In an ode to his countrymen’s much admired resilience amid tragedy, Mr. Aquino faced the Filipinos in Malaysia on Thursday evening and assured them that he would stand with the nation in clearing hurdles, no matter how hard.

Speaking off the cuff, Mr. Aquino spoke about how some “textmates” would send him jokes to lighten up his mood as he faced the grueling task of running the Philippines—one of the world’s most disaster-prone countries that at times also grapple with conflict.

Sometimes, the messages would reflect concern for the President who, almost four months ago, faced the worst disaster to hit the country under his administration: Supertyphoon “Yolanda” (international name: Haiyan), which affected more than 14 million people in 44 of the country’s 81 provinces.

“It’s inevitable that sometimes people ask me through text, ‘How are you doing?’ Honestly, my response to them is, ‘I’m OK,’” Mr. Aquino said.

“What does that mean? I am OK because many countries like Malaysia are helping us … I am OK because I have a Cabinet that does not have to be pushed and told what to do,” the President said.

String of emergencies

“But I think, above all, I am OK because while Filipinos may fall down, it is not acceptable for us to stay down. Right?” he said, drawing applause from his audience.

The last quarter of 2013 saw a string of humanitarian emergencies in the Philippines, from the Moro National Liberation Front attack on Zamboanga City and the 7.2-magnitude earthquake that devastated Bohol, Cebu and Siquijor provinces to Typhoon “Santi” and Supertyphoon Yolanda.

The government is still delivering emergency services to the ravaged areas, including programs to revive local livelihood, with assistance from the international community and the United Nations.

Can’t give up

“Some would tell me, ‘You know, your problems do not come one after another. Yours are overlapping.’ But do I have the right to give up?” Mr. Aquino said.

The President cited the example of a mayor in Eastern Visayas who, during one of his visits to the disaster zone, could not vent about the burden of being the top official of a ravaged town. Citing the anecdote as relayed by his Cabinet, Mr. Aquino said the local official knew that giving up was not an option.

“He said, ‘You know honestly, I want to give up … Everyone is looking to me, as their mayor, to answer all their needs, from food, electricity, transportation, medicine … I should show how strong I am in front of them,’” Mr. Aquino quoted the mayor, whose name he did not disclose.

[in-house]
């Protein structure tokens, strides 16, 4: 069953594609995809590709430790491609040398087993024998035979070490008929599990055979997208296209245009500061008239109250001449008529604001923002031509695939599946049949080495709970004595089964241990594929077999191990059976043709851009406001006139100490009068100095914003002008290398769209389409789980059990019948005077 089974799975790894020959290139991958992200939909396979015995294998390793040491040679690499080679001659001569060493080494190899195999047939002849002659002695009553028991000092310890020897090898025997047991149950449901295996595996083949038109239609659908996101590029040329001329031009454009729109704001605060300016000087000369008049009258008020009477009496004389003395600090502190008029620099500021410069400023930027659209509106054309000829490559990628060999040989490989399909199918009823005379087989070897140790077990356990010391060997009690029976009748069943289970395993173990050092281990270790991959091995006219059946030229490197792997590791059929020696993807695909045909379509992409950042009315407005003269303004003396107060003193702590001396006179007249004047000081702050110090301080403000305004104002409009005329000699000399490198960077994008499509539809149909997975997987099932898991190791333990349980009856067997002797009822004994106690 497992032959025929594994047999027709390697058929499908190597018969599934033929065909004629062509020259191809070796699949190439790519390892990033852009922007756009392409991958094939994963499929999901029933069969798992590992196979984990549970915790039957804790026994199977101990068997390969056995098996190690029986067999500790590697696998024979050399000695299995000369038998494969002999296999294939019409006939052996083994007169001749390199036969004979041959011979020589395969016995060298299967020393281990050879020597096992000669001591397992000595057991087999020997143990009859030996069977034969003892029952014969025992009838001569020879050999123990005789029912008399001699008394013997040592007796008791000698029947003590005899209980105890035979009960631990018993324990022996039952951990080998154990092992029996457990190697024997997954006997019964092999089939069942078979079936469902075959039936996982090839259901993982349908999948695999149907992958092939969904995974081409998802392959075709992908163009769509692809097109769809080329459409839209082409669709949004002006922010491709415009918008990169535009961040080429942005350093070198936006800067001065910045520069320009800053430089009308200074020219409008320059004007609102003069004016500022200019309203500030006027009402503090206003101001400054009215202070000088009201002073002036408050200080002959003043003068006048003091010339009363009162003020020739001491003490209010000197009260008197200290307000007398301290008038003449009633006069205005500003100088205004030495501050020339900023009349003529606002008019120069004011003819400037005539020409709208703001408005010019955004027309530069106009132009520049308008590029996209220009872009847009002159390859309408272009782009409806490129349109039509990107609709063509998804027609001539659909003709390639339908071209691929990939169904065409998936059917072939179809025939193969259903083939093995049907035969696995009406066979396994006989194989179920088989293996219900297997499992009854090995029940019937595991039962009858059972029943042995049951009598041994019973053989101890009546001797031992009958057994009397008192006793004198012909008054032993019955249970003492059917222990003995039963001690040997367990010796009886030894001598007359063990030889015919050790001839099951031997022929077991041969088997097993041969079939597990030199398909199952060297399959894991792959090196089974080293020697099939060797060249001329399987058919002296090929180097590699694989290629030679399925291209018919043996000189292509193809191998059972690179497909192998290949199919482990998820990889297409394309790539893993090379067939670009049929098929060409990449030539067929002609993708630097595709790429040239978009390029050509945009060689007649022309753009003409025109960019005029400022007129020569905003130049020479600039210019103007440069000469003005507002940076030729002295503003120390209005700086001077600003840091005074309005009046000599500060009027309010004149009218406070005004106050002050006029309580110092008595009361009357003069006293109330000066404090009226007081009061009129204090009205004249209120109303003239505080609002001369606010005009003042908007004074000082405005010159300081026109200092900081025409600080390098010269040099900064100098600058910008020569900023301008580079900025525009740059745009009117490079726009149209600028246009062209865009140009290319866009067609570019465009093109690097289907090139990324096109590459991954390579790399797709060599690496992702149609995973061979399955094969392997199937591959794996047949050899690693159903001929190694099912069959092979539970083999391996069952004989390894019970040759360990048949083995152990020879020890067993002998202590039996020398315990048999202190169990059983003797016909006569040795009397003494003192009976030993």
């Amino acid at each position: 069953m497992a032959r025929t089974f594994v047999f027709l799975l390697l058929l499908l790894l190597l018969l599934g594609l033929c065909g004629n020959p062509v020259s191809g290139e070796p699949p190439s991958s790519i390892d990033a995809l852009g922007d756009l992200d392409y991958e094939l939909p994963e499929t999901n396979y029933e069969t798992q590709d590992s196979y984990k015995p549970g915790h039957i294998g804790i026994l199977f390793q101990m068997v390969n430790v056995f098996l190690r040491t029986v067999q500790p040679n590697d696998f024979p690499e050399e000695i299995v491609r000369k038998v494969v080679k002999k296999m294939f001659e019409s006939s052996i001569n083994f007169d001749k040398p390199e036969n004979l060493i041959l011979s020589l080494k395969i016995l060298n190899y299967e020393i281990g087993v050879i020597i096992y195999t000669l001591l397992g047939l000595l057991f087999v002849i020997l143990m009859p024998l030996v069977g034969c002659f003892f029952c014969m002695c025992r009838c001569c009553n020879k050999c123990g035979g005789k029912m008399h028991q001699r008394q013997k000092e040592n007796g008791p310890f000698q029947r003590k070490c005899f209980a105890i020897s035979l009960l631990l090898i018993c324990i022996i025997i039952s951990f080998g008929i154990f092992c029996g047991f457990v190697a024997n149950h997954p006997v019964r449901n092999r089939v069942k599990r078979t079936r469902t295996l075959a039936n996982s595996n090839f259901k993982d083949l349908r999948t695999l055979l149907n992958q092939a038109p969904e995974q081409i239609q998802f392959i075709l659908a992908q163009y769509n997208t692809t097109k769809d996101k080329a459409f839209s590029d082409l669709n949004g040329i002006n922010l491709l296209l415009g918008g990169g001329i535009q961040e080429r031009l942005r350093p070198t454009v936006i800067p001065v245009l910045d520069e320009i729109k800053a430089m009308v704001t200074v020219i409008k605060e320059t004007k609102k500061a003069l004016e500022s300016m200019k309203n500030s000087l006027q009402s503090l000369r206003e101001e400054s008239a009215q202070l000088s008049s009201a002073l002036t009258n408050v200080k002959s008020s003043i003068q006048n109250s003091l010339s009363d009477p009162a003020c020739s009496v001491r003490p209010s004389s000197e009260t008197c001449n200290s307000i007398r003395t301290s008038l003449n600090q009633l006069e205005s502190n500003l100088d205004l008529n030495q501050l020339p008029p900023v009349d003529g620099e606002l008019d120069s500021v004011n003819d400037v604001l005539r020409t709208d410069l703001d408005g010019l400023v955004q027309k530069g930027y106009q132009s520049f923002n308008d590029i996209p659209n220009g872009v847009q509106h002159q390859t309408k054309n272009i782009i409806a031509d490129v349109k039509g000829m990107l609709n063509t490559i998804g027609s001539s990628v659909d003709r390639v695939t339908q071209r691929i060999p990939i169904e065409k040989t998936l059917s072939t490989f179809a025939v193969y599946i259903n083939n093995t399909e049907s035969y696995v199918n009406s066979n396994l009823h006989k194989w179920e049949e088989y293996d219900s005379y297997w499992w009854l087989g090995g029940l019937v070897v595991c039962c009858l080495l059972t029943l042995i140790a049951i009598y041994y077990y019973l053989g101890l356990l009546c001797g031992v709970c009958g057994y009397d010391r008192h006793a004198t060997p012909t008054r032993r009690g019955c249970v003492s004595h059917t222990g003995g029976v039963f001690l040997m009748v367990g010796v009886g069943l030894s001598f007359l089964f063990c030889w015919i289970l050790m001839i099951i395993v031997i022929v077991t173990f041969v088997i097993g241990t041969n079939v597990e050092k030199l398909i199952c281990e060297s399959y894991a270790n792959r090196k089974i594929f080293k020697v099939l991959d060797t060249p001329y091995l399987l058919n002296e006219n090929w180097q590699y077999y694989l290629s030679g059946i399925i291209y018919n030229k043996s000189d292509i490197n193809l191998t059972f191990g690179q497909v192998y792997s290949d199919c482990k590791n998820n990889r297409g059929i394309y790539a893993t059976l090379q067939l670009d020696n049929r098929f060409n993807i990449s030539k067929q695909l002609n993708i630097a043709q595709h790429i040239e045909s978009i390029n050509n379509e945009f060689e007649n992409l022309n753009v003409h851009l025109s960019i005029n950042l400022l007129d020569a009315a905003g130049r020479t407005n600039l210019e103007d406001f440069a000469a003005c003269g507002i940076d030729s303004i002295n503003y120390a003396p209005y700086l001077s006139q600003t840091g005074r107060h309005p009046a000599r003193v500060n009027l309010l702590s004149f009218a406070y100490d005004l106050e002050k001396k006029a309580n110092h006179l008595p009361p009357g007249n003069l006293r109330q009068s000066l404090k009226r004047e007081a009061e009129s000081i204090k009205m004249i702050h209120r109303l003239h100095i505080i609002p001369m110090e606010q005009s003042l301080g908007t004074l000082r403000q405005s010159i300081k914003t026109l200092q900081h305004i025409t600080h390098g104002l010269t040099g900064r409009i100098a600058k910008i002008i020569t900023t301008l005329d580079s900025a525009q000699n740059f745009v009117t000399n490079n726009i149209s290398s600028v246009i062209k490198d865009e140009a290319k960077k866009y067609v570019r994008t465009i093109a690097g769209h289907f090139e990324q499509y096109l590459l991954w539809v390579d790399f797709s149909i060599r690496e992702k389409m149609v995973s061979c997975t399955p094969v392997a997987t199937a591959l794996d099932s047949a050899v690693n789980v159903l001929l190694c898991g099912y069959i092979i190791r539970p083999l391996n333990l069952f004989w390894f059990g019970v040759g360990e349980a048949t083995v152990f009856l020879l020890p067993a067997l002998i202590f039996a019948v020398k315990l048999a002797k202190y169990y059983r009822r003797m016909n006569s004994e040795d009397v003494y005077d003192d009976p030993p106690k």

Strength from the people

As for himself, the President said he drew his strength from the people who, within a week after Yolanda, were more concerned about rebuilding their lives than with complaining about their lot.

“What the people were asking for were seeds so they could go back to farming, boats so they could go back to fishing. It was all about how to start over, and not about, ‘We’re miserable, what did we do? Why did this happen to us?’” the President said.

“There was none like that. It was straight to ‘OK, this happened, we have a problem. Let’s do something [about it].’ And that is why I’m OK,” he said.

The President again acknowledged Malaysia’s assistance at the height of disaster relief operations following Yolanda, including $1 million (P45 million) and logistics support through deployment of 10 C-130 cargo planes and troops.

Mr. Aquino also discussed with the Filipinos here their concerns, including bringing to justice the people involved in the P10-billion pork barrel scam, the implementation of the peace agreement between the government and the Moro Islamic Liberation Front and pursuing trickle-down economic growth.

‘Demographic sweet spot’

Mr. Aquino mentioned that the Philippines is expected to hit next year a “demographic sweet spot,” where majority of the population will be of working age, potentially improving the country’s per capita income.

“I may not be able to solve all the country’s problems, but as long as the people believe in me, as long as my bosses are with me and helping me tread the straight path, it’s just a matter of time before we achieve what we hope to reach,” the President said.


Chief News Editor: Sol Jose Vanzi